Wall Street analysts were split on Disney this week.
On Thursday, Guggenheim downgraded the stock to neutral on lost profits from park closures. Atlantic Equities also cut earnings estimates but upgraded the stock to overweight after its sharp sell-off.
Matt Maley, equity strategist at Miller Tabak, said it will bounce back and that any weakness should be taken as an opportunity. It closed Thursday at $96.97.
"It's just getting too far over overdone. Now, I still think the overall market could see a retest of the old lows. So, it could see a little bit more weakness back down near that $90 level," he said Thursday on CNBC's "Trading Nation."
Disney shares last traded below $90 at the beginning of last week.
"People have to remember that, if you wait around for these theme parks to go back to full scale, up and running, with everything, all the people coming back, the stocks will have already bounced," Maley added. "Always remember that the stocks always bounce long before the fundamentals go back to normal."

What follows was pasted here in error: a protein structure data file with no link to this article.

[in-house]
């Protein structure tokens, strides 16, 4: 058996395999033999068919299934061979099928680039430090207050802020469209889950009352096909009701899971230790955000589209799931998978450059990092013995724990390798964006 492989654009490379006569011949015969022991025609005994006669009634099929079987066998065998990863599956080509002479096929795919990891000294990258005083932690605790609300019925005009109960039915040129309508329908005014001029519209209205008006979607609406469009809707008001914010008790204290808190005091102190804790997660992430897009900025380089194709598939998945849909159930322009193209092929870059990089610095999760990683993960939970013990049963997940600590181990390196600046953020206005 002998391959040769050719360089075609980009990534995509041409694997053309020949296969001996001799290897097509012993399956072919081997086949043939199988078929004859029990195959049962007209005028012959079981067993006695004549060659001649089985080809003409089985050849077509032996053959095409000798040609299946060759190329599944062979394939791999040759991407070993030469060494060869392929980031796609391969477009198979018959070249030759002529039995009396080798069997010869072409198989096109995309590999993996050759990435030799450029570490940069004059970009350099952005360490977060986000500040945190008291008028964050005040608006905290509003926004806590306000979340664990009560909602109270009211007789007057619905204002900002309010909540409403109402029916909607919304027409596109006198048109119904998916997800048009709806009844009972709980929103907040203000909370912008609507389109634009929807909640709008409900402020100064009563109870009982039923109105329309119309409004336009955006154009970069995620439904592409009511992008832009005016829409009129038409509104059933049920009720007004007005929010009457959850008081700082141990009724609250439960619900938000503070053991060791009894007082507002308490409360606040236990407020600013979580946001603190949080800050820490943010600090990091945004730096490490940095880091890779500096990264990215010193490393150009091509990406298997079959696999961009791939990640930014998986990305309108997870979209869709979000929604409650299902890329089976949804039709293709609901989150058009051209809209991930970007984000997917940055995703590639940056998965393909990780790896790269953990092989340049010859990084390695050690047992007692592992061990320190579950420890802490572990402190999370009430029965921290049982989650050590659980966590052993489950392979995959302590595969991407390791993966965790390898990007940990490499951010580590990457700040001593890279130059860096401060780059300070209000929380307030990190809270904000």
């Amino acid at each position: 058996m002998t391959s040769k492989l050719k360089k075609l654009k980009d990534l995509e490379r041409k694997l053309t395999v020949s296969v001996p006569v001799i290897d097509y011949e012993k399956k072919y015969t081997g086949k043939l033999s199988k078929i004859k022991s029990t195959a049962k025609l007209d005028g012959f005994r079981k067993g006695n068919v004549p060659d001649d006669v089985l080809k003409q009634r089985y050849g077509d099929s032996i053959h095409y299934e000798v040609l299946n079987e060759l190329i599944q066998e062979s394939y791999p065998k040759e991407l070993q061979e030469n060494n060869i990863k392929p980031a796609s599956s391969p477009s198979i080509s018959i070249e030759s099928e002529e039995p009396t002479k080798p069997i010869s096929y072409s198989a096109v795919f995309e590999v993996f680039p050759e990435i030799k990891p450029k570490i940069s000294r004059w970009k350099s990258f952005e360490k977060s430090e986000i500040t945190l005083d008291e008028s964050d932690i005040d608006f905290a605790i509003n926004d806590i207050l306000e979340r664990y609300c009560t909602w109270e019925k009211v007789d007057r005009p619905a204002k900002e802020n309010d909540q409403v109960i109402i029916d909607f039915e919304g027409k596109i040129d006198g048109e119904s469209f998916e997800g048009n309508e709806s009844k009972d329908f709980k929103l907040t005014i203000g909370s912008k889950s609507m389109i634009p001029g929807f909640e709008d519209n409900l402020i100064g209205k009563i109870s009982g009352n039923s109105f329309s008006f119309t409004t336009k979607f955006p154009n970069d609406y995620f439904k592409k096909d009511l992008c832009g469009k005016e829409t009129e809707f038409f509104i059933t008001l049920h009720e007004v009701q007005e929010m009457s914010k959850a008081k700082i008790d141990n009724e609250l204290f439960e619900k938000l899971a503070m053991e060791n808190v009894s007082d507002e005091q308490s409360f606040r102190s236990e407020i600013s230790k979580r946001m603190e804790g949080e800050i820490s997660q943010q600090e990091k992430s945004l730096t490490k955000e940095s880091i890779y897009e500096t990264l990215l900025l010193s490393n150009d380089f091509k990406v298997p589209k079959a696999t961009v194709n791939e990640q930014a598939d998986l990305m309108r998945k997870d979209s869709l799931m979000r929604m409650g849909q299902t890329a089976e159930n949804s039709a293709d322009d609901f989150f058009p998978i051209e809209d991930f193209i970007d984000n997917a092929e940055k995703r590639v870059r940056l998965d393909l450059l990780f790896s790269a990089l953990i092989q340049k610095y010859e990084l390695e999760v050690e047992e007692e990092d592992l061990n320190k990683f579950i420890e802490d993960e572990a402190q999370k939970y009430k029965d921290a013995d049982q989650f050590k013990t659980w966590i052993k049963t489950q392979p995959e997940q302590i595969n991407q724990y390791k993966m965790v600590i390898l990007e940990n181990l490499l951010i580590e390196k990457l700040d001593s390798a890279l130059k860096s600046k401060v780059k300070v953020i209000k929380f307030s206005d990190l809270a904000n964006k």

If it gets down toward $90, investors would want to buy it, Maley said.
"Take your time," he added. "Don't jump in with both feet, but you're going to get some great prices here and one to two to three years, you're going to look really, really good in this stock."
Disney's diversified businesses inoculate it against the worst of the coronavirus pandemic, says Michael Bapis, managing director at Vios Advisors at Rockefeller Capital Management.
"They've become a diversified business over the last, let's say, five to seven years. If this was just a theme park business, we'd have massive concerns," Bapis said during the same segment. "You look at their direct to consumer and media distribution. Disney+, the diversified business they have now. … They have a very strong balance sheet. The theme park part will hurt them in the short term. It may take a year, two years, for them to get the theme park back, but, Disney+ services are up, they're advertising is going to be up, and I think this is overdone."
Disney's parks, experiences and products segment generates 37% of total revenue, according to FactSet. Its second-largest revenue generator, media networks, pulls in 35% of sales.
"It's just a product of the environment, it's a product of the markets that are just a 'sell everything' type of a market," Bapis said. "I do believe you could dip your toe into owning Disney now and you know, 12, 18, 24 months, it's definitely going to be higher."
Disclosure: Bapis and Vios Advisors have positions in Disney.